Bats, the only mammals capable of active flight, are an extremely successful and varied group of animals and occupy a wide range of ecological niches and habitats. Some are insectivorous while others eat fruit; some bats specialise in fishing and others collect nectar and pollen from flowering tropical plants. They play a key role as 'pest controllers' seed distributors and pollinators in their respective habitats.
It wasn't until the discovery of echolocation in the 1940s as their unique orientation method that they mystery of their ability to successfully fly and hunt at night was solved. Our fascination with these nocturnal mammals and their largely secretive lives brought more than 20 of us together for an evening appreciating the bats of St Michael's churchyard at the end of the Bio Blitz last Saturday.
We began by discussing some of their unique biology and ecology before using hand-held bat detectors to listen in on their foraging behaviour in the sky above our heads in the churchyard. We were treated to multiple passes just over our heads by Serotine bats, one of the larger UK bat species which feeds on cockchafers and other large insects.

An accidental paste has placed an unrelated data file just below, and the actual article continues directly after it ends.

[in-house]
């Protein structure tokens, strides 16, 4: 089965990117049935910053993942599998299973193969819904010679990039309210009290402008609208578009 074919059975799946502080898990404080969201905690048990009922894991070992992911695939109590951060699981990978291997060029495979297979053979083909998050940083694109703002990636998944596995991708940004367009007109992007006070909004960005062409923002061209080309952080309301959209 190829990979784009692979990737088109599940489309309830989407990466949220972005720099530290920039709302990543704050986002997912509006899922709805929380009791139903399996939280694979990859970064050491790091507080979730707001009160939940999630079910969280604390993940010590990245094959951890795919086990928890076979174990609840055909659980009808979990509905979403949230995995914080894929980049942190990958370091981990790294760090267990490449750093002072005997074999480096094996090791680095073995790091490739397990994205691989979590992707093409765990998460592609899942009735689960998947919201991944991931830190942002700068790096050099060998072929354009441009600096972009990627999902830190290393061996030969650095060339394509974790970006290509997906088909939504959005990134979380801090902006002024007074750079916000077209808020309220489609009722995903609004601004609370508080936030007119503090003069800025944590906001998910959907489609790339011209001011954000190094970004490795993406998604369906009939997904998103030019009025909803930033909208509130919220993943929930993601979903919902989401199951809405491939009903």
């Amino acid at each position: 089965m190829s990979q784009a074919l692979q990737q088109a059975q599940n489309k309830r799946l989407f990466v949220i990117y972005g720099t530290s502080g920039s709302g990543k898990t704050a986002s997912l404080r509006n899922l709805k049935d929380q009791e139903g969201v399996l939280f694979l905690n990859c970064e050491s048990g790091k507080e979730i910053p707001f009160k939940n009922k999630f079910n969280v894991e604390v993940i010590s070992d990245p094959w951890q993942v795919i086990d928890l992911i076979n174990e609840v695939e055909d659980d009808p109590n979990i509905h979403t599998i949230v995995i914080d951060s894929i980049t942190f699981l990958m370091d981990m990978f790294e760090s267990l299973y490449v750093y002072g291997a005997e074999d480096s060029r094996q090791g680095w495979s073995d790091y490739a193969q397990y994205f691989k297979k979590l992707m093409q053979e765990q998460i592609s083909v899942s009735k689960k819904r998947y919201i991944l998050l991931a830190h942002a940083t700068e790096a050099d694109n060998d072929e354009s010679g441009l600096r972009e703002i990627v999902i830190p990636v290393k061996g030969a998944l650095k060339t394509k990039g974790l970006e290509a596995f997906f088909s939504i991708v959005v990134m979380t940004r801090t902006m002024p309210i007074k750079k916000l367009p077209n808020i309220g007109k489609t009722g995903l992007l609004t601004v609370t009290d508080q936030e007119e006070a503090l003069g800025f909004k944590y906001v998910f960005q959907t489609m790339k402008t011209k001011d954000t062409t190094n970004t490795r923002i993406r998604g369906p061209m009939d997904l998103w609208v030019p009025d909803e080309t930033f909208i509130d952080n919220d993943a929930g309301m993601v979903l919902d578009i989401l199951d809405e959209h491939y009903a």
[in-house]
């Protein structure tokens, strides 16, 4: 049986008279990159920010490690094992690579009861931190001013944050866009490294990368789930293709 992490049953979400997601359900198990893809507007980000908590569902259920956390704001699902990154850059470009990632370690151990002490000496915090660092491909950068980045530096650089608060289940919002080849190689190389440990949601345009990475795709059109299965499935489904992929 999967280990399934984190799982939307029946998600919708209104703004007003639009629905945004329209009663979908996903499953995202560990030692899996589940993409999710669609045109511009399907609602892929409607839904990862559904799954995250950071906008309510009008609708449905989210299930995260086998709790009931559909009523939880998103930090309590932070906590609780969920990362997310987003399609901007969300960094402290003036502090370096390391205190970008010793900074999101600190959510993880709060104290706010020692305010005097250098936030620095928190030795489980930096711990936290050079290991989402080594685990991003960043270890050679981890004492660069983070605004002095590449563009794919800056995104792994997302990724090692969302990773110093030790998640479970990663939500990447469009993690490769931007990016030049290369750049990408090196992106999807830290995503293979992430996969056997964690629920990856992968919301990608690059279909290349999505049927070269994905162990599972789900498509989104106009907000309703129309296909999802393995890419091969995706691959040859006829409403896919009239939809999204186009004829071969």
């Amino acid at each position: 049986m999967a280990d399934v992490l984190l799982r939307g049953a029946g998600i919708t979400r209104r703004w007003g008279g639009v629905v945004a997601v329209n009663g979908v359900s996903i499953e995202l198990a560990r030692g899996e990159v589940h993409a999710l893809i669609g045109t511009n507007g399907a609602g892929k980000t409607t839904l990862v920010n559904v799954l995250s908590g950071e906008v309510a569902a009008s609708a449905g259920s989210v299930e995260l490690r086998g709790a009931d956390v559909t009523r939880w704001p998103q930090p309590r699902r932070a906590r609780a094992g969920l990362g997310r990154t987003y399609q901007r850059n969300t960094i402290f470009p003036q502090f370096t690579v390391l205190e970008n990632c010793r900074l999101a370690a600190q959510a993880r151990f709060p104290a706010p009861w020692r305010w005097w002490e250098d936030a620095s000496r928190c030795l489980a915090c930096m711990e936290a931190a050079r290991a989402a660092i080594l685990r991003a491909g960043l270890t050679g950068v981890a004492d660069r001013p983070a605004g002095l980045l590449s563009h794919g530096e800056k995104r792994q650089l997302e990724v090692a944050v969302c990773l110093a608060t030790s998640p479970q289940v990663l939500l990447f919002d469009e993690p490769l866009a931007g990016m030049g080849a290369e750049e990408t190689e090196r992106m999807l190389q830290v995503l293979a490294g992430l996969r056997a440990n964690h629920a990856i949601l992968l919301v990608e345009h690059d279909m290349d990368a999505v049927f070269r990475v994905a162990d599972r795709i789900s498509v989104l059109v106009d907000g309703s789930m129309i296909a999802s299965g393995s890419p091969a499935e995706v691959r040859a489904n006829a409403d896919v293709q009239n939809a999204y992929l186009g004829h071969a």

Gareth Harris, Wiltshire Bat Recorder, kindly set up a static bat detector in a tree in the churchyard at the start of the Bio Blitz week and its job was to listen in and record bat calls in the churchyard over a five day period. After downloading the results, we are able to report that it detected Common Pipistrelle, Soprano pipistrelle, Brown Long-eared bat, Serotines, Noctules and Leisler’s bats. It's so exciting to have evidence of six different species using the churchyard at night. When combined with the numerous hedgehog tracks, the wood mice and bank voles we caught and the 50 species of moth recorded during the same week it is clear that the churchyard is teaming with nocturnal life and should be cherished and celebrated as an important wildlife environment within the village.